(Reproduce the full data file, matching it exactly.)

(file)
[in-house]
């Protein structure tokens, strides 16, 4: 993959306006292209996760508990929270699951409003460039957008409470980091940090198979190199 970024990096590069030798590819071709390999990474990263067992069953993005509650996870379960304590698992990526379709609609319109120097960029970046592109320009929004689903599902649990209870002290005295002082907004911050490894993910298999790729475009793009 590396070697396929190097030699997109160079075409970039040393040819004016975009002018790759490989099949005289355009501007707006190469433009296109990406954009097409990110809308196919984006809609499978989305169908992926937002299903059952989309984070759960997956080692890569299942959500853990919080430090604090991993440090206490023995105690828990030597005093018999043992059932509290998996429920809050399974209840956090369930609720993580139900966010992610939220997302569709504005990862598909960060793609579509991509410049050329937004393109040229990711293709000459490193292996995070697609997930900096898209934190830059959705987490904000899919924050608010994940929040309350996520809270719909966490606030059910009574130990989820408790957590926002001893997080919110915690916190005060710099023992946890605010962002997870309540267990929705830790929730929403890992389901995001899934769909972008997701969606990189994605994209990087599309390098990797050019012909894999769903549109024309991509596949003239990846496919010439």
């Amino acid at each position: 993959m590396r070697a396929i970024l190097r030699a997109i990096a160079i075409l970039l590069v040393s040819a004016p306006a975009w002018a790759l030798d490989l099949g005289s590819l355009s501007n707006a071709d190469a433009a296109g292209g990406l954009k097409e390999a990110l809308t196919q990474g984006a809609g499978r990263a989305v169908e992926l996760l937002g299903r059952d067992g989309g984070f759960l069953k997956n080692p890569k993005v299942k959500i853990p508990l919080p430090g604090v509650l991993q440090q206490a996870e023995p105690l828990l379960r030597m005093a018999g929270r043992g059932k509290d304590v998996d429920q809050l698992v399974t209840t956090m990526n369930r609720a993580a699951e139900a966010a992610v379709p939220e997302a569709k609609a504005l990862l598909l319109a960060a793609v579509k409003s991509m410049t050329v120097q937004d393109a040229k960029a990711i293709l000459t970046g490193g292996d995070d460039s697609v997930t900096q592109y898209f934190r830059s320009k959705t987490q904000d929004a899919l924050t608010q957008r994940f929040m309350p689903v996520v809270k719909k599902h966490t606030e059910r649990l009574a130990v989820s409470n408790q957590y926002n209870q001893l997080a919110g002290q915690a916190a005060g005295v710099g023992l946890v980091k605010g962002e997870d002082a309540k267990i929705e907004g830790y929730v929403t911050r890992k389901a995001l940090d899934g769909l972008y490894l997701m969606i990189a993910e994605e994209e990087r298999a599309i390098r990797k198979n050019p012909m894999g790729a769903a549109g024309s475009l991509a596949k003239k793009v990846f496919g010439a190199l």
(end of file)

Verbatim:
[in-house]
């Protein structure tokens, strides 16, 4: 993959306006292209996760508990929270699951409003460039957008409470980091940090198979190199 970024990096590069030798590819071709390999990474990263067992069953993005509650996870379960304590698992990526379709609609319109120097960029970046592109320009929004689903599902649990209870002290005295002082907004911050490894993910298999790729475009793009 590396070697396929190097030699997109160079075409970039040393040819004016975009002018790759490989099949005289355009501007707006190469433009296109990406954009097409990110809308196919984006809609499978989305169908992926937002299903059952989309984070759960997956080692890569299942959500853990919080430090604090991993440090206490023995105690828990030597005093018999043992059932509290998996429920809050399974209840956090369930609720993580139900966010992610939220997302569709504005990862598909960060793609579509991509410049050329937004393109040229990711293709000459490193292996995070697609997930900096898209934190830059959705987490904000899919924050608010994940929040309350996520809270719909966490606030059910009574130990989820408790957590926002001893997080919110915690916190005060710099023992946890605010962002997870309540267990929705830790929730929403890992389901995001899934769909972008997701969606990189994605994209990087599309390098990797050019012909894999769903549109024309991509596949003239990846496919010439």
């Amino acid at each position: 993959m590396r070697a396929i970024l190097r030699a997109i990096a160079i075409l970039l590069v040393s040819a004016p306006a975009w002018a790759l030798d490989l099949g005289s590819l355009s501007n707006a071709d190469a433009a296109g292209g990406l954009k097409e390999a990110l809308t196919q990474g984006a809609g499978r990263a989305v169908e992926l996760l937002g299903r059952d067992g989309g984070f759960l069953k997956n080692p890569k993005v299942k959500i853990p508990l919080p430090g604090v509650l991993q440090q206490a996870e023995p105690l828990l379960r030597m005093a018999g929270r043992g059932k509290d304590v998996d429920q809050l698992v399974t209840t956090m990526n369930r609720a993580a699951e139900a966010a992610v379709p939220e997302a569709k609609a504005l990862l598909l319109a960060a793609v579509k409003s991509m410049t050329v120097q937004d393109a040229k960029a990711i293709l000459t970046g490193g292996d995070d460039s697609v997930t900096q592109y898209f934190r830059s320009k959705t987490q904000d929004a899919l924050t608010q957008r994940f929040m309350p689903v996520v809270k719909k599902h966490t606030e059910r649990l009574a130990v989820s409470n408790q957590y926002n209870q001893l997080a919110g002290q915690a916190a005060g005295v710099g023992l946890v980091k605010g962002e997870d002082a309540k267990i929705e907004g830790y929730v929403t911050r890992k389901a995001l940090d899934g769909l972008y490894l997701m969606i990189a993910e994605e994209e990087r298999a599309i390098r990797k198979n050019p012909m894999g790729a769903a549109g024309s475009l991509a596949k003239k793009v990846f496919g010439a190199l």